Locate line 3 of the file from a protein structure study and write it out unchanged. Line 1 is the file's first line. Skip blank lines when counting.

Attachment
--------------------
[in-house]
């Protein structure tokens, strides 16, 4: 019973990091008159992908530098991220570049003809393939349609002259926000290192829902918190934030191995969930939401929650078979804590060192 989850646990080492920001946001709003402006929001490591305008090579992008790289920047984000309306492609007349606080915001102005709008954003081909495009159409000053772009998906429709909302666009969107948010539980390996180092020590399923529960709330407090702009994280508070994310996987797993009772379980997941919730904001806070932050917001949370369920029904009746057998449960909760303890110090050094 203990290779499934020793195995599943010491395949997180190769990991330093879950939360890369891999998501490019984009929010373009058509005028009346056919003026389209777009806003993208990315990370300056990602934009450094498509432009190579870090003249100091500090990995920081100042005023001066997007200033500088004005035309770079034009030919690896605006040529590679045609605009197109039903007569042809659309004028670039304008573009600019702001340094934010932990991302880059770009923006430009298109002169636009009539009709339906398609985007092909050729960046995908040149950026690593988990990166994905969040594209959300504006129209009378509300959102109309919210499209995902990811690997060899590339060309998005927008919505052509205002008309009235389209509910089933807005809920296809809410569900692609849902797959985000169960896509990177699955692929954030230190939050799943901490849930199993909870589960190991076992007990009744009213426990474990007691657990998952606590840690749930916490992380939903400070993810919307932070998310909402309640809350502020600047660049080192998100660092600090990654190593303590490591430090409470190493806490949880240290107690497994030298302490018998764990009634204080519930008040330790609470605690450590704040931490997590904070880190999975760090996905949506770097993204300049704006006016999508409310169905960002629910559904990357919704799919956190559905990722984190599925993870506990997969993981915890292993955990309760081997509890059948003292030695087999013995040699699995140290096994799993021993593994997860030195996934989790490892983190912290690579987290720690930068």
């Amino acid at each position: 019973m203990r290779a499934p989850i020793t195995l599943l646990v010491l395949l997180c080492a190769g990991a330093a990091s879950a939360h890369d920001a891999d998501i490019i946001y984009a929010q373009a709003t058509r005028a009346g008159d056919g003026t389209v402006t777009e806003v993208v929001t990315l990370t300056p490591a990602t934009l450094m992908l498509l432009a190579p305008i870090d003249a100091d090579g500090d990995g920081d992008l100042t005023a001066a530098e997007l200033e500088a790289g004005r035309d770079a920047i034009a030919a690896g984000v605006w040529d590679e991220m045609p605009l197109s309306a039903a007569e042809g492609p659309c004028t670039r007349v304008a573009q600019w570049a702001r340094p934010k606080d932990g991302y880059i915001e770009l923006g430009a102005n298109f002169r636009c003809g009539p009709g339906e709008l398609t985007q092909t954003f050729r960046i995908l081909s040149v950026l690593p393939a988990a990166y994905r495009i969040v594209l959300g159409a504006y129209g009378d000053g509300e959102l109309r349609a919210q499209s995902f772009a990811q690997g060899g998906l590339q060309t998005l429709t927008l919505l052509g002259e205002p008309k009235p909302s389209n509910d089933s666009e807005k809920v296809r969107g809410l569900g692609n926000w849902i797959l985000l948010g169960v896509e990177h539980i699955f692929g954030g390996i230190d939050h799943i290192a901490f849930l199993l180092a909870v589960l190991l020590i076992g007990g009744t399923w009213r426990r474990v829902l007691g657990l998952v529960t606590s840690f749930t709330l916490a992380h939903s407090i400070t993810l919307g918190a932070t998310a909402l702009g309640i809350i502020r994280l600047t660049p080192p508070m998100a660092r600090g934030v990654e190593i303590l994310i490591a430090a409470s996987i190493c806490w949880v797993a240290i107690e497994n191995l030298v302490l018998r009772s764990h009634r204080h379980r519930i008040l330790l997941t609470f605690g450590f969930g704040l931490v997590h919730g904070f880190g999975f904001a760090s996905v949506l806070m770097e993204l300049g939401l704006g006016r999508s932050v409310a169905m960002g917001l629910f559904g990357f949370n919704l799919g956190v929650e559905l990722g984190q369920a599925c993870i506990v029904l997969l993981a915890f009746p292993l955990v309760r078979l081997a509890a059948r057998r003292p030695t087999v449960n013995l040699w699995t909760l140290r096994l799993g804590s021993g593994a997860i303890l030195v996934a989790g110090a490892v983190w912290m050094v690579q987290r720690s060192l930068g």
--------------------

């Amino acid at each position: 019973m203990r290779a499934p989850i020793t195995l599943l646990v010491l395949l997180c080492a190769g990991a330093a990091s879950a939360h890369d920001a891999d998501i490019i946001y984009a929010q373009a709003t058509r005028a009346g008159d056919g003026t389209v402006t777009e806003v993208v929001t990315l990370t300056p490591a990602t934009l450094m992908l498509l432009a190579p305008i870090d003249a100091d090579g500090d990995g920081d992008l100042t005023a001066a530098e997007l200033e500088a790289g004005r035309d770079a920047i034009a030919a690896g984000v605006w040529d590679e991220m045609p605009l197109s309306a039903a007569e042809g492609p659309c004028t670039r007349v304008a573009q600019w570049a702001r340094p934010k606080d932990g991302y880059i915001e770009l923006g430009a102005n298109f002169r636009c003809g009539p009709g339906e709008l398609t985007q092909t954003f050729r960046i995908l081909s040149v950026l690593p393939a988990a990166y994905r495009i969040v594209l959300g159409a504006y129209g009378d000053g509300e959102l109309r349609a919210q499209s995902f772009a990811q690997g060899g998906l590339q060309t998005l429709t927008l919505l052509g002259e205002p008309k009235p909302s389209n509910d089933s666009e807005k809920v296809r969107g809410l569900g692609n926000w849902i797959l985000l948010g169960v896509e990177h539980i699955f692929g954030g390996i230190d939050h799943i290192a901490f849930l199993l180092a909870v589960l190991l020590i076992g007990g009744t399923w009213r426990r474990v829902l007691g657990l998952v529960t606590s840690f749930t709330l916490a992380h939903s407090i400070t993810l919307g918190a932070t998310a909402l702009g309640i809350i502020r994280l600047t660049p080192p508070m998100a660092r600090g934030v990654e190593i303590l994310i490591a430090a409470s996987i190493c806490w949880v797993a240290i107690e497994n191995l030298v302490l018998r009772s764990h009634r204080h379980r519930i008040l330790l997941t609470f605690g450590f969930g704040l931490v997590h919730g904070f880190g999975f904001a760090s996905v949506l806070m770097e993204l300049g939401l704006g006016r999508s932050v409310a169905m960002g917001l629910f559904g990357f949370n919704l799919g956190v929650e559905l990722g984190q369920a599925c993870i506990v029904l997969l993981a915890f009746p292993l955990v309760r078979l081997a509890a059948r057998r003292p030695t087999v449960n013995l040699w699995t909760l140290r096994l799993g804590s021993g593994a997860i303890l030195v996934a989790g110090a490892v983190w912290m050094v690579q987290r720690s060192l930068g």